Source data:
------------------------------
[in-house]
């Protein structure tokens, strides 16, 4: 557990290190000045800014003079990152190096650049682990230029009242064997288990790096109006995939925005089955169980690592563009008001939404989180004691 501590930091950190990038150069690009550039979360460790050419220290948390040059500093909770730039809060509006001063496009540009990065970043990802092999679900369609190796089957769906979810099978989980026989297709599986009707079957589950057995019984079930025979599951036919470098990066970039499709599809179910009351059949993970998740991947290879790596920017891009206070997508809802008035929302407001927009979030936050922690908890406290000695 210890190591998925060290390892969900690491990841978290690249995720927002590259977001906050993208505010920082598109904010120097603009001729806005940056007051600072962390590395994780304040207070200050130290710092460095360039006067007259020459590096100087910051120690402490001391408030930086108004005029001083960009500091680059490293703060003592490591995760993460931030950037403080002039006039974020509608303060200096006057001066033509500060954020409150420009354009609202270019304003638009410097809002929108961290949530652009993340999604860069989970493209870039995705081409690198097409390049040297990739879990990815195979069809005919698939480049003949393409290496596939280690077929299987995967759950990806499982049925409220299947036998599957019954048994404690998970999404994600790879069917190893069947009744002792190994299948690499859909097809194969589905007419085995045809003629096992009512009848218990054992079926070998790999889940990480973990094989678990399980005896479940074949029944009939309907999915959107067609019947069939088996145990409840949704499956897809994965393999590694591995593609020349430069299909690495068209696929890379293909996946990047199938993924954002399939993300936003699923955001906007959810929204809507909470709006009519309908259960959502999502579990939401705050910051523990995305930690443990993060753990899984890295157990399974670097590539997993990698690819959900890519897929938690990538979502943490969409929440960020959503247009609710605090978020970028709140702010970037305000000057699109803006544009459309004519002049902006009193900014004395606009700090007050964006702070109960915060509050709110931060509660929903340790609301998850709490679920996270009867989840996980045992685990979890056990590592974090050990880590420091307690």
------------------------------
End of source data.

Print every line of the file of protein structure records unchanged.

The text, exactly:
[in-house]
């Protein structure tokens, strides 16, 4: 557990290190000045800014003079990152190096650049682990230029009242064997288990790096109006995939925005089955169980690592563009008001939404989180004691 501590930091950190990038150069690009550039979360460790050419220290948390040059500093909770730039809060509006001063496009540009990065970043990802092999679900369609190796089957769906979810099978989980026989297709599986009707079957589950057995019984079930025979599951036919470098990066970039499709599809179910009351059949993970998740991947290879790596920017891009206070997508809802008035929302407001927009979030936050922690908890406290000695 210890190591998925060290390892969900690491990841978290690249995720927002590259977001906050993208505010920082598109904010120097603009001729806005940056007051600072962390590395994780304040207070200050130290710092460095360039006067007259020459590096100087910051120690402490001391408030930086108004005029001083960009500091680059490293703060003592490591995760993460931030950037403080002039006039974020509608303060200096006057001066033509500060954020409150420009354009609202270019304003638009410097809002929108961290949530652009993340999604860069989970493209870039995705081409690198097409390049040297990739879990990815195979069809005919698939480049003949393409290496596939280690077929299987995967759950990806499982049925409220299947036998599957019954048994404690998970999404994600790879069917190893069947009744002792190994299948690499859909097809194969589905007419085995045809003629096992009512009848218990054992079926070998790999889940990480973990094989678990399980005896479940074949029944009939309907999915959107067609019947069939088996145990409840949704499956897809994965393999590694591995593609020349430069299909690495068209696929890379293909996946990047199938993924954002399939993300936003699923955001906007959810929204809507909470709006009519309908259960959502999502579990939401705050910051523990995305930690443990993060753990899984890295157990399974670097590539997993990698690819959900890519897929938690990538979502943490969409929440960020959503247009609710605090978020970028709140702010970037305000000057699109803006544009459309004519002049902006009193900014004395606009700090007050964006702070109960915060509050709110931060509660929903340790609301998850709490679920996270009867989840996980045992685990979890056990590592974090050990880590420091307690």